The way of the wicked is like darkness;
They do not know over what they stumble.Proverbs 4:19
Narcissists (aka those with insolent pride) stumble alot (see here), Their stumbling often prevents them from making much progress in their self-exalting goals. But even if a narcissist manages to achieve or maneuver his way to a top position, his insolent pride can still blind his judgment to the point of making a fatal mistake (See “They Have Poor Judgement”).
In our final post about Haman for awhile, we clearly see this. Once he had been promoted to the king’s right hand man, Haman thought he was invincible. As a result, he felt he was free to destroy the entire population of Mordecai’s ethnicity, the Jews, with no consequences to himself.
3 After these events King Ahasuerus promoted Haman, the son of Hammedatha the Agagite, and advanced him and established his authority over all the princes who were with him. All the king’s servants who were at the king’s gate bowed down and paid homage to Haman; for so the king had commanded concerning him. But Mordecai neither bowed down nor paid homage.
Then the king’s servants who were at the king’s gate said to Mordecai, “Why are you transgressing the king’s command?” Now it was when they had spoken daily to him and he would not listen to them, that they told Haman to see whether Mordecai’s reason would stand; for he had told them that he was a Jew.
5 When Haman saw that Mordecai neither bowed down nor paid homage to him, Haman was filled with rage. But he disdained to lay hands on Mordecai alone, for they had told him who the people of Mordecai were; therefore Haman sought to destroy all the Jews, the people of Mordecai, who were throughout the whole kingdom of Ahasuerus.
Once Queen Esther learned of Haman’s plot, she risked her life to expose it to the king directly in front of Haman. God was opposed to Haman and his plot, and allowed Esther’s unique position as Mordecai’s relative to remain concealed. In his blind pride, Haman took it as an honor, rushing forward toward his own demise.
7 So Esther replied, “My petition and my request is: if I have found favor in the sight of the king, and if it pleases the king to grant my petition and do what I request, may the king and Haman come to the banquet which I will prepare for them, and tomorrow I will do as the king says.”
9 Then Haman went out that day glad and pleased of heart; but when Haman saw Mordecai in the king’s gate and that he did not stand up or tremble before him, Haman was filled with anger against Mordecai. Haman controlled himself, however, went to his house and sent for his friends and his wife Zeresh.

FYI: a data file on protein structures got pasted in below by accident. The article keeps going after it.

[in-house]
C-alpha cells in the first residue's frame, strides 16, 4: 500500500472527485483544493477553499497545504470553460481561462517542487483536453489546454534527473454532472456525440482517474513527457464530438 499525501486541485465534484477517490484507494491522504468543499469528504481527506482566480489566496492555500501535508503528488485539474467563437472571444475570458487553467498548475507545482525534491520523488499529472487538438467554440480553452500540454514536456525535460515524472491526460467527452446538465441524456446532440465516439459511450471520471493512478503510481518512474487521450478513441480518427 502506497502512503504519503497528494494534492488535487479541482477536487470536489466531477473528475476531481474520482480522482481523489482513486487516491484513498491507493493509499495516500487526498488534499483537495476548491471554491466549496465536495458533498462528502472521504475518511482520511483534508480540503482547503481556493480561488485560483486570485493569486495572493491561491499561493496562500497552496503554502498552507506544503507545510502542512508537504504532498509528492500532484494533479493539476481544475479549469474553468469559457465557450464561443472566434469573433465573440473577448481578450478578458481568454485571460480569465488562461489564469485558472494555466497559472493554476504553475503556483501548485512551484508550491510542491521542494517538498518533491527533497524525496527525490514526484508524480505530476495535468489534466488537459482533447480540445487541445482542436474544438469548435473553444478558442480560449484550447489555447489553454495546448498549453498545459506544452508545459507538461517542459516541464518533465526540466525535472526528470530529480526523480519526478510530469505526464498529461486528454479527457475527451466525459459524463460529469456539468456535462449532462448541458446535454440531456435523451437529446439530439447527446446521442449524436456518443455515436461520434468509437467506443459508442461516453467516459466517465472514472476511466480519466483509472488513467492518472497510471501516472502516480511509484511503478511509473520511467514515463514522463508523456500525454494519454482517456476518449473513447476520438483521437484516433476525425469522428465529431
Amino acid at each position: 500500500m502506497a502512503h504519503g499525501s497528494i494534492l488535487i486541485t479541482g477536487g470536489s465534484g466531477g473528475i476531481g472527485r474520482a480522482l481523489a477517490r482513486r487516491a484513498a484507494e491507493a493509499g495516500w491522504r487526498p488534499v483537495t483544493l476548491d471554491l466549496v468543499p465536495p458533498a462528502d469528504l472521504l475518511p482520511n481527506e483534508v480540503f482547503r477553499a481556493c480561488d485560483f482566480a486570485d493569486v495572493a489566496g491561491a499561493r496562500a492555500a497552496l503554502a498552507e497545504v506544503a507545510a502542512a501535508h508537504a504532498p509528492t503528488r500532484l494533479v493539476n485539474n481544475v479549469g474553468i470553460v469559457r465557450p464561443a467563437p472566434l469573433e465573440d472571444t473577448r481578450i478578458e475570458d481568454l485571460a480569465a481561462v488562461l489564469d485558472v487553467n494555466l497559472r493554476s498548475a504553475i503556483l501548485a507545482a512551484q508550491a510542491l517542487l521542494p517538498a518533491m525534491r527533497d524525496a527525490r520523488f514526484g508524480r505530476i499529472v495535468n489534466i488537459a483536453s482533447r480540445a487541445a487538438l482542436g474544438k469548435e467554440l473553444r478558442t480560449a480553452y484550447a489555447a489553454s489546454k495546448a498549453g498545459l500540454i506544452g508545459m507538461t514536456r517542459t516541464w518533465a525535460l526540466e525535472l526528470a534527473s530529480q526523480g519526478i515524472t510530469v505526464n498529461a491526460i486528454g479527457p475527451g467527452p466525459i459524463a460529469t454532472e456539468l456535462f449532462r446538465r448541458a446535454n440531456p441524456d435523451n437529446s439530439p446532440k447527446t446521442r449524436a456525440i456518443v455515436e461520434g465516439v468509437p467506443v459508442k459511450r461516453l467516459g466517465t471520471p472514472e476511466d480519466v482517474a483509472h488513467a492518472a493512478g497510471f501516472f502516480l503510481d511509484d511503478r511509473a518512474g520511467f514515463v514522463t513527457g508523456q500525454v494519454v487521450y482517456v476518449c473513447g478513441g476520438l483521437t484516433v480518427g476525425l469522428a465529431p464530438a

11 Then Haman recounted to them the glory of his riches, and the number of his sons, and every instance where the king had magnified him and how he had promoted him above the princes and servants of the king. Haman also said, “Even Esther the queen let no one but me come with the king to the banquet which she had prepared; and tomorrow also I am nvited by her with the king.
13 Yet all of this does not satisfy me every time I see Mordecai the Jew sitting at the king’s gate.” Then Zeresh his wife and all his friends said to him, “Have a gallows fifty cubits high made and in the morning ask the king to have Mordecai hanged on it; then go joyfully with the king to the banquet.” And the advice pleased Haman, so he had the gallows made.
Haman in his pride could not see what was unfolding before him, and took Esther’s invitation as a sign to INCREASE his move against Mordecai and have gallows constructed. Little did he know that in God’s sovereignty he was actually constructing his own gallows. Proverbs says it this way:
He who digs a pit will fall into it, And he who rolls a stone, it will come back on him.Proverbs 26:27
It’s NOT KARMA, which is a concept from Hinduism and Buddhism. It is God demonstrating what He says in Deuteronomy 32:35, Hebrews 10:30, and Romans 12:19
“Vengeance is mine, I will repay, says the Lord.”
While they previously encouraged Haman in his vain pursuit of Mordecai, when things began to unravel, Haman’s wife and friends could see – even before he could recognize it – that he was standing on a slippery slope and about to fall hard.
10 Then the king said to Haman, “Take quickly the robes and the horse as you have said, and do so for Mordecai the Jew, who is sitting at the king’s gate; do not fall short in anything of all that you have said.” So Haman took the robe and the horse, and arrayed Mordecai, and led him on horseback through the city square, and proclaimed before him, “Thus it shall be done to the man whom the king desires to honor.”
12 Then Mordecai returned to the king’s gate. But Haman hurried home, mourning, with his head covered. Haman recounted to Zeresh his wife and all his friends everything that had happened to him. Then his wise men and Zeresh his wife said to him, “If Mordecai, before whom you have begun to fall, is of Jewish origin, you will not overcome him, but will surely fall before him.” Esther 6
In Haman’s pride, or hubris, his move to dominate led directly to his demise – and in his blindness did not see it coming.
God uses “extreme examples” when He really wants to make a point. The story of God thwarting evil Haman’s intentions on behalf of His people is one of the clearest examples in the Bible of how God can and will defend His people from attacks by narcissists who operate from insolent pride. Haman did not see it coming. But it’s also interesting to note that Esther and Mordecai were simply trying to defend against Haman’s evil plan, and also did not foresee that God would execute complete judgment against the wicked Haman.